According to statistics released by the Centers for Disease Control and Prevention (CDC), a trend has emerged for women putting off childbirth into their 40s and many in their mid-to-late 40s. Experts cite several reasons for the development, but improved access to assisted reproductive technology (ART) is a key factor.
A CDC report released on June 1 shows that births have risen by 6% for women ages 40 to 44 since 2021. That amounts to a 4% overall increase in the birth rate for that age group. However, among women 45 and older, births have increased by a staggering 12% since 2015.
What factors contribute to the increase?
Experts say fertility will always decline with age, meaning many need help to get pregnant. Advances in ART, primarily in vitro fertilization (IVF), don’t account for the rise in the number of births, but rather that more women are turning to assisted reproduction to conceive.
The data bears that out. The Society for Assisted Reproductive Technology says the IVF success rate for women 38 to 40 is 25%, 13% for women 41 to 42 and only 4% for those over 42. Those statistics haven’t changed for a long time.
What has changed are the priorities for many couples and individuals. The Pew Research Center shares data showing family planning is tied to economic stability for many. For example, more women now enter higher education than men and take on more student loan debt. Many put off having a family until they are in a better financial situation.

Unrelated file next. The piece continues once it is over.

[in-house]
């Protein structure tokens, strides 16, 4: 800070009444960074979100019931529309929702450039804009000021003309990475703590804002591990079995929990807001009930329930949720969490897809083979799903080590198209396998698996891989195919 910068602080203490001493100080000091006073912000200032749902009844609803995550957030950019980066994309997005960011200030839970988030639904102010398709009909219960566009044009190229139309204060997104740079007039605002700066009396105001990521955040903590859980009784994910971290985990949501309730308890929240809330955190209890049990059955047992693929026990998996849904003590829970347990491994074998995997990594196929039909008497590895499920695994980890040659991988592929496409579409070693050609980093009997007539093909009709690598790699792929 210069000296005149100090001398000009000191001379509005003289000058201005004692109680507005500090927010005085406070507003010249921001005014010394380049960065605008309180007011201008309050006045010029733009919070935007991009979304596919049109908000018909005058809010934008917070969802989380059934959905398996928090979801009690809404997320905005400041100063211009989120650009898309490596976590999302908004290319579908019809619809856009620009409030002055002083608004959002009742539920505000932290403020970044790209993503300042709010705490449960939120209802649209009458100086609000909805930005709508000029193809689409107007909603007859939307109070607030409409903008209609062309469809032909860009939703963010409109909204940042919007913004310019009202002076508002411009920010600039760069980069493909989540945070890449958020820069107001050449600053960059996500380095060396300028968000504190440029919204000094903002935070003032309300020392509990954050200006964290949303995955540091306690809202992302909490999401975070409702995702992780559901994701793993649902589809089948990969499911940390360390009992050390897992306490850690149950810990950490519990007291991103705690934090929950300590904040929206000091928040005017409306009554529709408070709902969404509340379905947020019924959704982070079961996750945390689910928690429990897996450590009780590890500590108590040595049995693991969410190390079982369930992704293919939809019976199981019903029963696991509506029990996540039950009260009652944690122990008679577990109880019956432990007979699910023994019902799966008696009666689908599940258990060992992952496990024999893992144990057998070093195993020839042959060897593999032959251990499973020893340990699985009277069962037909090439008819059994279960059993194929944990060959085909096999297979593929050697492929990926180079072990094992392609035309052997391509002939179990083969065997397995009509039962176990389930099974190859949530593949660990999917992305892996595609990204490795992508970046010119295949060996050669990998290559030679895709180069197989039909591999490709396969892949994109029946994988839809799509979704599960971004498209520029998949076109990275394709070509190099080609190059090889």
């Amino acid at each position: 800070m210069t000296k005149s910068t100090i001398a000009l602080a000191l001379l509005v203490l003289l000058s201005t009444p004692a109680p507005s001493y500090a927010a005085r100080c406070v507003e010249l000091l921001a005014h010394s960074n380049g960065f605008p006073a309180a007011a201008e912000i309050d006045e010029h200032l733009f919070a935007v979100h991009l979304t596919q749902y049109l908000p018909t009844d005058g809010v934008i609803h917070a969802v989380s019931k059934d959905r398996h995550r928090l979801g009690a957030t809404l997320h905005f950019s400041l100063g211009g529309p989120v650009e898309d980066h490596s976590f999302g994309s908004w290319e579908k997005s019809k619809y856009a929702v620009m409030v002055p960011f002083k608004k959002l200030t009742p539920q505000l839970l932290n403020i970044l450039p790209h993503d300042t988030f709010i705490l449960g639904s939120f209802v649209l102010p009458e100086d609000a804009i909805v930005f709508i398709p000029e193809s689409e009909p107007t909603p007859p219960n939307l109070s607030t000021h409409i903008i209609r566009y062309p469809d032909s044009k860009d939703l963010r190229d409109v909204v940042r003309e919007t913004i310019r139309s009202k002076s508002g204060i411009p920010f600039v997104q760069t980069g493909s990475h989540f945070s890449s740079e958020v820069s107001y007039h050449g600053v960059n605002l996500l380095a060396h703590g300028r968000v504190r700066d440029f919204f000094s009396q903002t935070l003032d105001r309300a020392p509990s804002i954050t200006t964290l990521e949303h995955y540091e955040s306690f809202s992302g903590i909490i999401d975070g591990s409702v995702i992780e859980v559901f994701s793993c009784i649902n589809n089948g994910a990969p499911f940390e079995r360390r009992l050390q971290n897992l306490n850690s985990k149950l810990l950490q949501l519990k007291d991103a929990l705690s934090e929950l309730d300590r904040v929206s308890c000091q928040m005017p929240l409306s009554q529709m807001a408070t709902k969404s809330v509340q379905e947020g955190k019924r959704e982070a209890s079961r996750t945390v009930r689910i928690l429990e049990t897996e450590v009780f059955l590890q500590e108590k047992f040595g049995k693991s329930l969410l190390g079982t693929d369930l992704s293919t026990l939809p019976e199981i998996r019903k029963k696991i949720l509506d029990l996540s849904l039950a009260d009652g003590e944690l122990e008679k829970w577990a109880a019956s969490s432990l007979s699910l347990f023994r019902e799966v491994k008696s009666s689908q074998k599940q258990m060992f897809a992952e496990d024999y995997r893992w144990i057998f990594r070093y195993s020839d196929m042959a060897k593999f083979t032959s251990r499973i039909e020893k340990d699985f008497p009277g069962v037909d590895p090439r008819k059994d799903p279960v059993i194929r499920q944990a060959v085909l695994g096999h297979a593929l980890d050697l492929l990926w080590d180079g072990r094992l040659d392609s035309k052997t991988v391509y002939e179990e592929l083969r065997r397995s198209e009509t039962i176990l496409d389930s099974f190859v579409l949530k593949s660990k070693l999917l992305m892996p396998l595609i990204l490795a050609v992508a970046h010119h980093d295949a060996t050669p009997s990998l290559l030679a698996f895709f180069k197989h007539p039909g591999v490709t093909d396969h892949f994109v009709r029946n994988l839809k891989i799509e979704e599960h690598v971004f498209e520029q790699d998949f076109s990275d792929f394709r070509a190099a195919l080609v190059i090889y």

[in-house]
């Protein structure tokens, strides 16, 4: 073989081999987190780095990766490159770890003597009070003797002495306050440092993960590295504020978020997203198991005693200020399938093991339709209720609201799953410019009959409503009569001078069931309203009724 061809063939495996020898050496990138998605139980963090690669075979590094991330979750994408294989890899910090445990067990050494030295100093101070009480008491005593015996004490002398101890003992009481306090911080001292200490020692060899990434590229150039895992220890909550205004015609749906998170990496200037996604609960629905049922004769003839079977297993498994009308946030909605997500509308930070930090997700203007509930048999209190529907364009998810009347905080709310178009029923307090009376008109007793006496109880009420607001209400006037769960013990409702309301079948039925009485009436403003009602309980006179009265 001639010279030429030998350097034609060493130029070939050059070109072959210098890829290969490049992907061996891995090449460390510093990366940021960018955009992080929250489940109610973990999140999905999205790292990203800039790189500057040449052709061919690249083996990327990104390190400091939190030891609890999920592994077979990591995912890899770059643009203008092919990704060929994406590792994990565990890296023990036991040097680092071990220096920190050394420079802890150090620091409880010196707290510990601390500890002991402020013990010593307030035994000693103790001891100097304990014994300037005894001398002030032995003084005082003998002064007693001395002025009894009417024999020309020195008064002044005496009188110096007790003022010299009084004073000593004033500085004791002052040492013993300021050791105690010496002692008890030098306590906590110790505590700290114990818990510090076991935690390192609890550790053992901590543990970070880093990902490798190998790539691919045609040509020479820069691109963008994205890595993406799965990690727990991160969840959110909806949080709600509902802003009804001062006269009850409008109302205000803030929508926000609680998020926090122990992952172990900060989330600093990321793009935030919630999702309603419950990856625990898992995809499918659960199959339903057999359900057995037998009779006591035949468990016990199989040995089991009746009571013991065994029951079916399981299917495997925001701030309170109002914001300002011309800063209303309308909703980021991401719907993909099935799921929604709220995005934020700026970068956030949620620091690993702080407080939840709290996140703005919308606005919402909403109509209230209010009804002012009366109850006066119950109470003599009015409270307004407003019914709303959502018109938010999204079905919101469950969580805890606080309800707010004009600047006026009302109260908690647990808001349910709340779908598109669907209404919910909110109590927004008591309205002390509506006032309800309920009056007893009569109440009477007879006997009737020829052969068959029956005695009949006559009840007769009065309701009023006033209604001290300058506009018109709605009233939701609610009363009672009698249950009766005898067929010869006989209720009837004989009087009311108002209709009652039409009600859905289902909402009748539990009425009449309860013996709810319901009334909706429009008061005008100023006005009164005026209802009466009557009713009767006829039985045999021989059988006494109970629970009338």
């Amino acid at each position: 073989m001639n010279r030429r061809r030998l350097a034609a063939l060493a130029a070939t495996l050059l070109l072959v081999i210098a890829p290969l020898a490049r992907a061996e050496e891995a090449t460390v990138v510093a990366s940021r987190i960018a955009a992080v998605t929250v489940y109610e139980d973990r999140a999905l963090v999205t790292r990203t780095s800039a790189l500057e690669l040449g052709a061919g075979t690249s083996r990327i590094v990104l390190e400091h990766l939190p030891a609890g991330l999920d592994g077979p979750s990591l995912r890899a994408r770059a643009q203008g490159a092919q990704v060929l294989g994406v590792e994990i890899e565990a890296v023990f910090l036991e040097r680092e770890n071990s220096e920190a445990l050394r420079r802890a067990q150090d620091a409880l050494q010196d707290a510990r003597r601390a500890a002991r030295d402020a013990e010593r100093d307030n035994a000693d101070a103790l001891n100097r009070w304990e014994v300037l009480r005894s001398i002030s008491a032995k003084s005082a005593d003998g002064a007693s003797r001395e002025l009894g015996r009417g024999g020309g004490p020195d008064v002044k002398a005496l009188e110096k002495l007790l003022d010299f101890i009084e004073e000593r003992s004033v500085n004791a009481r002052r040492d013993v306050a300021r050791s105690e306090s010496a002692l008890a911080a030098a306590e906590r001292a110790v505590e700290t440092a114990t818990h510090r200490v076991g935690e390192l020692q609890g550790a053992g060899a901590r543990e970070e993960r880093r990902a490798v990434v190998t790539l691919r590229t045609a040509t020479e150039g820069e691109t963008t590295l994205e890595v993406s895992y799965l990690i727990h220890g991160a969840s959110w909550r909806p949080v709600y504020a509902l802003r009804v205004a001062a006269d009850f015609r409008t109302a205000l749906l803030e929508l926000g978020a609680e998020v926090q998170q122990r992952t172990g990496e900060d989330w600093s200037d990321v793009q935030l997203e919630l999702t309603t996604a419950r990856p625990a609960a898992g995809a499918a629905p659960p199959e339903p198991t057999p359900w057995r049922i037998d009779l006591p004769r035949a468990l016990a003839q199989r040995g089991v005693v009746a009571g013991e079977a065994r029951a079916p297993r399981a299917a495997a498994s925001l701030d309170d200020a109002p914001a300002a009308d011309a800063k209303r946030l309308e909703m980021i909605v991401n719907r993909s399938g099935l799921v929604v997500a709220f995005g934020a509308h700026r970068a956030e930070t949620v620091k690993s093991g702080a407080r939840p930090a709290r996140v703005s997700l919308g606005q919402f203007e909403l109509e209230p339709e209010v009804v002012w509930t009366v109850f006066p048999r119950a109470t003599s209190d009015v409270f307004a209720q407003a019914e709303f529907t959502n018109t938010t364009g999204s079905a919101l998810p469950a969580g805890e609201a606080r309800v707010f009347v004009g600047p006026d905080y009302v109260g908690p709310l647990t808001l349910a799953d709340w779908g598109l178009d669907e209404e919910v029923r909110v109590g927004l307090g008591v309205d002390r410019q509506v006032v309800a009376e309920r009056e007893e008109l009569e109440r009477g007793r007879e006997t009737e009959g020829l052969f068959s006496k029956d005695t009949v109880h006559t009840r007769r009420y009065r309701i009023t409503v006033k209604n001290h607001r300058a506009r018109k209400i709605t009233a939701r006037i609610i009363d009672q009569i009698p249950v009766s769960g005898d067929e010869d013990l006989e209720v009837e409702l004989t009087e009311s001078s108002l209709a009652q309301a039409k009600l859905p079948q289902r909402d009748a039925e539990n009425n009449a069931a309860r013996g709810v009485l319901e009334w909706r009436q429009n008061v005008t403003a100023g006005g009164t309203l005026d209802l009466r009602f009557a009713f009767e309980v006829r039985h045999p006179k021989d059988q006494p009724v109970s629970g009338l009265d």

Access and higher incomes are also factors
IVF isn’t cheap, with one cycle averaging between $10,000 and $15,000. While the cost hasn’t dropped over the years, more people can afford the treatment, which is widely available in most metropolitan areas. Insurance coverage is getting better. Twenty-one states now mandate fertility insurance. Minnesota isn’t one of them, but some employers have added fertility to their plans to attract and keep good employees.
Considering ART? Don’t forget the legal side
If you are considering ART for family-building, it’s crucial to understand the legal side of assisted reproduction as well as the medical and financial side of the equation. That’s especially true when sperm, egg or embryo donation is involved, a surrogate contract is necessary or when same-sex couples decide to build their family.
Serious concerns over parentage and other issues need to be addressed due to severe gaps in the law regarding assisted reproduction. Working with a lawyer with decades of experience in this area can help you identify potential red flags, minimize risks, help you sort through your options and allow you to focus on growing your family.